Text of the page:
• Ethnoarchaeological findings from the Americas showing that women were not only warriors, but also sometimes war chiefs (Holliman, 2001; Koehler, 1997; Thorpe, 2003)
  • 18% of female Bell Beaker burials had a copper dagger and 10% had a stone wristguard (Müller, 2001)
  • The LBK site from Halberstadt (Germany) with the likely burial of a small band of warriors, one of whom was female (Meyer et al., 2018)
  • Sites of likely massacres, such as at Schöneck-Kilianstädten (Germany) and El Trocs (Spain), have young children and adults over the age of 30 but no teens or younger adults. This includes males and females. One theory[1] for this is because they were warriors away from the settlement
  • A cave painting of El Cingle de la Mola Remigia, which clearly depicts a battle scene, and possibly a female warrior[2]
  • With regard to conceptions of leadership, the presence of prestigious female burials (e.g. Hulín 1 grave 86 and Tišice 77/99) demonstrates that even this was not exclusive to men
  • A female burial from Durankulak, the Bulgarian Copper Age, contained a flint “super-blade” (sword?) likely measuring more than 30 cm, which was also the largest in the cemetery (Gurova, 2013; Stratton, 2016)

The point of all of this is not to say that women were just as likely as men to be warriors, because that is obviously not true. Much more evidence exists for mostly male warriors as well as for a patriarchy. The point is to say that modern research would do well to make habitual distinctions between sex and gender a regular part of each interpretation. Specifically, over-simplified black-and-white classifications can sometimes be detrimental to the understanding of past populations. While there is a need to define societies and cultures at the population level, thus necessitating some level of generalization, this should not be done at the expense of the individual. Individuals as well as cultures deserve thorough examinations based on their own unique attributes, and this is perhaps one of the most consequential takeaways from my own research – that analyses at the individual level are just as crucial as those at the population level.


Our sincerest thanks to Dr Ryan-Despraz for providing this article for the Archaeopress Blog, extrapolated from her new book Practice and Prestige: An Exploration of Neolithic Warfare, Bell Beaker Archery, and Social Stratification from an Anthropological Perspective, available in paperback (£34) and free to download in Open Access.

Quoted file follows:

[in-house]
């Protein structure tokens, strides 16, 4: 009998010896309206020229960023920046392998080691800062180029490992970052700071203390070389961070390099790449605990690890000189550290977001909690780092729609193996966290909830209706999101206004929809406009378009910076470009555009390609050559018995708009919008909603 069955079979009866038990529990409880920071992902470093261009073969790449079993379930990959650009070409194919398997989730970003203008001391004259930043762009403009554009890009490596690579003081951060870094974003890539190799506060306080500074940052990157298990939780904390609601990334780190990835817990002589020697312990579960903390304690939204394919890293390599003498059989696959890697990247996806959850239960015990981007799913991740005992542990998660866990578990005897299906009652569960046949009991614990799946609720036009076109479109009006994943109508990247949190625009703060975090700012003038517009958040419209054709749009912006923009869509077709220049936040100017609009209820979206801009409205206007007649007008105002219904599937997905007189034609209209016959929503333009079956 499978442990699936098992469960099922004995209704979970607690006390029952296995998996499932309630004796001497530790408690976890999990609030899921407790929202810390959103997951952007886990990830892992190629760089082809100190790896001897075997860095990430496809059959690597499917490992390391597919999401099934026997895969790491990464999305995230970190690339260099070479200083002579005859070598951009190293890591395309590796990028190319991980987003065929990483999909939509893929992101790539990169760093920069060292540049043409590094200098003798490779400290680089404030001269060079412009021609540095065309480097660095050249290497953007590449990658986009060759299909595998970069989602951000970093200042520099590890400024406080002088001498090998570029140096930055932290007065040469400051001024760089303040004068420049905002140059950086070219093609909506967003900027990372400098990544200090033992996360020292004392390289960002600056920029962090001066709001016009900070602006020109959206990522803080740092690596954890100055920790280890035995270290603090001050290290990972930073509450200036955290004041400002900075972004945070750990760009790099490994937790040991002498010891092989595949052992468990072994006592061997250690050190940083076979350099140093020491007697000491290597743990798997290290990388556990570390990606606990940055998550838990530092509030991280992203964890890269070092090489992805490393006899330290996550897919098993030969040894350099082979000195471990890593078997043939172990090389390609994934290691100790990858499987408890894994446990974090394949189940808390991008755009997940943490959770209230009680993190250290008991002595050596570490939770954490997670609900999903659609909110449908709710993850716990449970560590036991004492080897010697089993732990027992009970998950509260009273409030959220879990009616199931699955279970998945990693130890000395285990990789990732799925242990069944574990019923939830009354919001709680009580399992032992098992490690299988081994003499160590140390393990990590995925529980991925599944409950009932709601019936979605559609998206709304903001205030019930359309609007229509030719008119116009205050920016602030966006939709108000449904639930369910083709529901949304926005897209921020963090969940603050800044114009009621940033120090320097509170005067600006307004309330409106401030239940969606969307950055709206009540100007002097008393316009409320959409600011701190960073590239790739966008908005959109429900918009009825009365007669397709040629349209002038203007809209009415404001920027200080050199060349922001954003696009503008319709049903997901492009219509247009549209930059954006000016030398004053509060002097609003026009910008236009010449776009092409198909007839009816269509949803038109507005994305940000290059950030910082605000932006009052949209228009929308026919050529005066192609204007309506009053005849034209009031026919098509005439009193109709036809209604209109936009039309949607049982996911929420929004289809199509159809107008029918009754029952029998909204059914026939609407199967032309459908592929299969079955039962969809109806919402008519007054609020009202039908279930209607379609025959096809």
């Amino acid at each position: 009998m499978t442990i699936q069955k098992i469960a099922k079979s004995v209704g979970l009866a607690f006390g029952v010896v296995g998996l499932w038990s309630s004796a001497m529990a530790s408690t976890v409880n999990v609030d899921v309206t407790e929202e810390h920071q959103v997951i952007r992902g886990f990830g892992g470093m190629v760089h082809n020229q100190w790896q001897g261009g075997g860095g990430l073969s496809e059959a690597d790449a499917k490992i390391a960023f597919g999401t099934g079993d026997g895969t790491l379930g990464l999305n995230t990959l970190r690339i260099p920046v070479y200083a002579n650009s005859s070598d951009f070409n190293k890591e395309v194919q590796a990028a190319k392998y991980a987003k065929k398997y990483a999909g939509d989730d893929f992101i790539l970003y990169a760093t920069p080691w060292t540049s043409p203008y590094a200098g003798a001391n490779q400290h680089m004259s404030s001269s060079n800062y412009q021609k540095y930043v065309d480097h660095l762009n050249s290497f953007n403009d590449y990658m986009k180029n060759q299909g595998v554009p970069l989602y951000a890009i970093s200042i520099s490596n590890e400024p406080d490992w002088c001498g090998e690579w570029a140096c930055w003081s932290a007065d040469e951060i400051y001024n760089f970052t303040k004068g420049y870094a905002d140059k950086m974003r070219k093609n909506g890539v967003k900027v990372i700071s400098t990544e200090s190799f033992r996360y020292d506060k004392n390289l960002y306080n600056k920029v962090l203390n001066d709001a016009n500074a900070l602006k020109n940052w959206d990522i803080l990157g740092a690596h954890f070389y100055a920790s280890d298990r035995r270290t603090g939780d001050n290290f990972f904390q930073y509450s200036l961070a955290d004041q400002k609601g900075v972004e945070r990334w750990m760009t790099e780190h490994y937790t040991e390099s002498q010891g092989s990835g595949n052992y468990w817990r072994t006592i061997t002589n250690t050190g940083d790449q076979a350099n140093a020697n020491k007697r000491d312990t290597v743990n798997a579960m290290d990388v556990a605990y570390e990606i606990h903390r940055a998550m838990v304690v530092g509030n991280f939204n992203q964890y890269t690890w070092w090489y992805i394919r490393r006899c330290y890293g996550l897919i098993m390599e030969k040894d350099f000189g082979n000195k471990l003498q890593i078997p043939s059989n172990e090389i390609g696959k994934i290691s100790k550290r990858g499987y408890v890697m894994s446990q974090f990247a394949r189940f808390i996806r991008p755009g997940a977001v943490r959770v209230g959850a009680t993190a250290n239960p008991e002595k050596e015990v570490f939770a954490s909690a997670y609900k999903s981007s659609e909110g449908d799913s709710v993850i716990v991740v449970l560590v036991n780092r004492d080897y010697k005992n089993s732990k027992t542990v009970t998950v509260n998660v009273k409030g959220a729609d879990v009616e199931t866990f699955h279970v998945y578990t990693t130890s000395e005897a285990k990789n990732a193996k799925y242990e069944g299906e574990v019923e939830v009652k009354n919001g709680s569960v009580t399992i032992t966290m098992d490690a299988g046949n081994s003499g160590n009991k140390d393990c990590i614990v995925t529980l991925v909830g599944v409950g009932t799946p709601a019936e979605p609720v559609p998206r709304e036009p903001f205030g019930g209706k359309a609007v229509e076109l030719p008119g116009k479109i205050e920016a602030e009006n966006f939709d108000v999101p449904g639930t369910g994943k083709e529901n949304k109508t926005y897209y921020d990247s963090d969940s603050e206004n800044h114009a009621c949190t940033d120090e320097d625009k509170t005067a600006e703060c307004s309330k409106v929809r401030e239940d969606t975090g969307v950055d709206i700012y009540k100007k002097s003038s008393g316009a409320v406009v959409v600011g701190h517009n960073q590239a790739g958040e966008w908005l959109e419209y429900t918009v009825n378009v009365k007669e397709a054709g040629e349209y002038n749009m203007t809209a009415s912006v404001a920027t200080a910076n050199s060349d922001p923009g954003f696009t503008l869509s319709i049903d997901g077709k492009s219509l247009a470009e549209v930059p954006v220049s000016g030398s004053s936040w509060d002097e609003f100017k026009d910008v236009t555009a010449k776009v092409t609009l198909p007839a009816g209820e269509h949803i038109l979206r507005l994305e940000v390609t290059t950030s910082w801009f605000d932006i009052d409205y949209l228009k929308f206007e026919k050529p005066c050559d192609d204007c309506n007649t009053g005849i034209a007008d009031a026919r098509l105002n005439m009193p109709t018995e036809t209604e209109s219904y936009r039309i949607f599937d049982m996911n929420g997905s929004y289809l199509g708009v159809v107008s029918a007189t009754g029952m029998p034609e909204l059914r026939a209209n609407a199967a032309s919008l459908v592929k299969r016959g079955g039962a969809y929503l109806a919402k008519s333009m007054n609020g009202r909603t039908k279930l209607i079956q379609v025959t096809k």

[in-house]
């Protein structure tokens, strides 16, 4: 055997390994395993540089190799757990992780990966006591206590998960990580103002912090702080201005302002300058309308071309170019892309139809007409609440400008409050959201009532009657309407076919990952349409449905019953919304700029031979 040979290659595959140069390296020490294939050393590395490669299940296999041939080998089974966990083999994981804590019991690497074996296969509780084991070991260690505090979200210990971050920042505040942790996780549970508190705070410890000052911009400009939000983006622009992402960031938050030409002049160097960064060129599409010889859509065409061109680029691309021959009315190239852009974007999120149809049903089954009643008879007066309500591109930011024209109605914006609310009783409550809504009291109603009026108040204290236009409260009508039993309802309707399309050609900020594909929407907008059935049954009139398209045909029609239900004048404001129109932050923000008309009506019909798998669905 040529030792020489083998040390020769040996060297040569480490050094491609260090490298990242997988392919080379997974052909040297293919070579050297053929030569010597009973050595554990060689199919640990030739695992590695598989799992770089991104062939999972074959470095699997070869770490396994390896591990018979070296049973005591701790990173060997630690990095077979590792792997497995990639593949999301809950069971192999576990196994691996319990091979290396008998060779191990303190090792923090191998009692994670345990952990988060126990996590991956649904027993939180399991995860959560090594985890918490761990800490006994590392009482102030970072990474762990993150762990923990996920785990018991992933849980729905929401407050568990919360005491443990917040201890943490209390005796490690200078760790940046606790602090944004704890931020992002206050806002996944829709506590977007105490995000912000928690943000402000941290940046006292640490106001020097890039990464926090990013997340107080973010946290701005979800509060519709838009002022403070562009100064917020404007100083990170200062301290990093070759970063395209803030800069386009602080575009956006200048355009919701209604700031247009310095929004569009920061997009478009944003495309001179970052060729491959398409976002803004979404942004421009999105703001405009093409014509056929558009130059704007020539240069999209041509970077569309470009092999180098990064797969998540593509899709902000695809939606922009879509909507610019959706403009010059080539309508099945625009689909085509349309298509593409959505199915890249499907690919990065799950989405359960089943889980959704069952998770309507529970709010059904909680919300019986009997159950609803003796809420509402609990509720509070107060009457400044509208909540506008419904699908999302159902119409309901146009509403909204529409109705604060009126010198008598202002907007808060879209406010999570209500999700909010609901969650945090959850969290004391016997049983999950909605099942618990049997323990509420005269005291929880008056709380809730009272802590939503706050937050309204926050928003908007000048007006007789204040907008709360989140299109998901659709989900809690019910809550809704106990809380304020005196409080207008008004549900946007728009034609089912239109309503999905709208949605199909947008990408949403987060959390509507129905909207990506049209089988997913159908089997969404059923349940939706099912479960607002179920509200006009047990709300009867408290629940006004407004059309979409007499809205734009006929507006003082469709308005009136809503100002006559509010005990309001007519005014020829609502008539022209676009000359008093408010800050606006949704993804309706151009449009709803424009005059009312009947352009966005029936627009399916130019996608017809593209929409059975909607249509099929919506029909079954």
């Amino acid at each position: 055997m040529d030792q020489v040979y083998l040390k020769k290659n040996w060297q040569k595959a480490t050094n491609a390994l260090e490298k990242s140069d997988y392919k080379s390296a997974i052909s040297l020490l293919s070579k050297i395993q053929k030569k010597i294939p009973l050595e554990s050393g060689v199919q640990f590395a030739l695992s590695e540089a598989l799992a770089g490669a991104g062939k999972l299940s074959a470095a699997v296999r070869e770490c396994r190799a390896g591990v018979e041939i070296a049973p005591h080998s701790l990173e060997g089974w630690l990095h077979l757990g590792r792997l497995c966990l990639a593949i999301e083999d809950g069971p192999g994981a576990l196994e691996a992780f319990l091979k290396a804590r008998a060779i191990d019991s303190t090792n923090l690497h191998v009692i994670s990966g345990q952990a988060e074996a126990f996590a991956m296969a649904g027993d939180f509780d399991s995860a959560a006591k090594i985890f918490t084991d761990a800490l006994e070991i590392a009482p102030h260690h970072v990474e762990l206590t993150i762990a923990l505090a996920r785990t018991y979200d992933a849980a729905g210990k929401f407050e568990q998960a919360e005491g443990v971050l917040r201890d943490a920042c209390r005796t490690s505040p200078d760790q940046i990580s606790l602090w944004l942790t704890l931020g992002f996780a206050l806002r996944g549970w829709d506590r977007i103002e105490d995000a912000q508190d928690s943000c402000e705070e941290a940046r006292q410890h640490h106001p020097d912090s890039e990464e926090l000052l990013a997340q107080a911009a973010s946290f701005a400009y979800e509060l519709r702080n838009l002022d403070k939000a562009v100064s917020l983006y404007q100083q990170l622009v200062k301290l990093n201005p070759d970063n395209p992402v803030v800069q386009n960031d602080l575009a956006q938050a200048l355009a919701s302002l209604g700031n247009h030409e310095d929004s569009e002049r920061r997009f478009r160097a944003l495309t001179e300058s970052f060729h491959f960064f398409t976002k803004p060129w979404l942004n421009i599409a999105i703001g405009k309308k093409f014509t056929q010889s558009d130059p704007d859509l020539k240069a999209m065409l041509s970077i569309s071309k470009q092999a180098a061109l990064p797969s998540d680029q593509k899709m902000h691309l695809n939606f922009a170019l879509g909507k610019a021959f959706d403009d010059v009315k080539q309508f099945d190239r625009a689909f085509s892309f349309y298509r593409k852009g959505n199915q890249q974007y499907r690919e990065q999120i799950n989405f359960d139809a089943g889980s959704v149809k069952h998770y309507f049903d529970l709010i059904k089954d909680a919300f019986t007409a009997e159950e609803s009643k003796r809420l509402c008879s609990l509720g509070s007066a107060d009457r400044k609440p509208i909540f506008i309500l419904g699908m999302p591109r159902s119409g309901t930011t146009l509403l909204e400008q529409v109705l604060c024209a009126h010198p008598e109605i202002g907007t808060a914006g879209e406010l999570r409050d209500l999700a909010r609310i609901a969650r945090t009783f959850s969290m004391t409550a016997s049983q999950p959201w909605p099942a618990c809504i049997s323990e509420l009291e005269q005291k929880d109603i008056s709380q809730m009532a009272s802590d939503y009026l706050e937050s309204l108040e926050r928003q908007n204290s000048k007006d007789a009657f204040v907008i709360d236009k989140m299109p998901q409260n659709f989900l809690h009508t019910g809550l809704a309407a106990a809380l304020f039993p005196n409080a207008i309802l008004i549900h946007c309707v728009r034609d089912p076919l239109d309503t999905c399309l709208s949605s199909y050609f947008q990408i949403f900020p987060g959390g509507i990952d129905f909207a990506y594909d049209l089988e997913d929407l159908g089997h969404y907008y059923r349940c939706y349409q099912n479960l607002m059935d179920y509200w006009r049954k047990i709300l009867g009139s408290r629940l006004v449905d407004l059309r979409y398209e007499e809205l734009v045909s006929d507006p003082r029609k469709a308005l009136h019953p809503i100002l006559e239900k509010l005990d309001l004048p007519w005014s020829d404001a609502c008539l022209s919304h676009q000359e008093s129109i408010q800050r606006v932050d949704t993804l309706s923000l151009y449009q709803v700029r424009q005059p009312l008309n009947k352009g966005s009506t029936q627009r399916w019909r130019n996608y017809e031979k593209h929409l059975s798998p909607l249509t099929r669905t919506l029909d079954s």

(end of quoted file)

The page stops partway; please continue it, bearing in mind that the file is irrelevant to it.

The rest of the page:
Print ISBN 9781803270524
Online ISBN 9781803270531
Available here.


Bibliography

Belard, C., 2014. Les femmes en Champagne pendant l’Age du fer et la notion de genre en archéologie funéraire : (derniers tiers du Vie – IIIe siècle av. J.-C.) (PhD thesis). Paris, EPHE.

Gurova, M., 2013. Towards the Meaning of Flint Grave Goods: A Case Study from Bulgaria, in: Comşa, A., Bonsall, C., Nikolova, L. (Eds.), Facets of the Past: The Challenge of the Balkan Neo-Eneolithic. Presented at the International Symposium Celebrating the 85th Birth Anniversary of Eugen Comşa 6-12 October 2008, Bucharest, Romania, The Publishing House of the Romanian Academy, Bucharest, pp. 375–393.

Holliman, S., 2001. Warfare and gender in the northern plains: osteological evidence of trauma reconsidered, in: Arnold, B., Wicker, N. (Eds.), Gender and the Archaeology of Death. Altamira Press, Walnut Creek, CA, pp. 179–193.

Koehler, L., 1997. Earth mothers, warriors, horticulturalists, artists, and chiefs: women among the Mississippian and Mississippian-Oneota peoples, A.D. 1000 to 1750, in: Claasen, C., Joyce, R.A. (Eds.), Women in Prehistory: North America and Mesoamerica. University of Pennsylvania Press, Philadelphia, pp. 211–226.

Meyer, C., Knipper, C., Nicklisch, N., Münster, A., Kürbis, O., Dresely, V., Meller, H., Alt, K.W., 2018. Early Neolithic executions indicated by clustered cranial trauma in the mass grave of Halberstadt. Nature Communications 9, 2472.

Müller, A., 2001. Gender Differentiation in burial rites and grave-goods in the Eastern or Bohemian-Moravian Group of the Bell Beaker Culture, in: Nicolis, F. (Ed.), Bell Beakers Today: Pottery, People, Culture, Symbols in Prehistoric Europe, Proceedings of the International Colloquium Riva Del Garda 11-16 May 1998. Provincia Autonoma di Trento Servizio Beni Culturali Ufficio Beni Archeologici, Trento, pp. 589–599.

Stratton, S., 2016. “Seek and you Shall Find.” How the Analysis of Gendered Patterns in Archaeology can Create False Binaries: a Case Study from Durankulak. Journal of Archaeological Method and Theory 23, 854–869.

Thorpe, I.J.N., 2003. Anthropology, Archaeology, and the Origin of Warfare. World Archaeology 35, 145–165.


[1]     Part 1 of “Practice and Prestige” discusses other theories.

[2]     The vast majority of cave paintings appear to depict men only, however this does not make it permissible to dismiss those of women.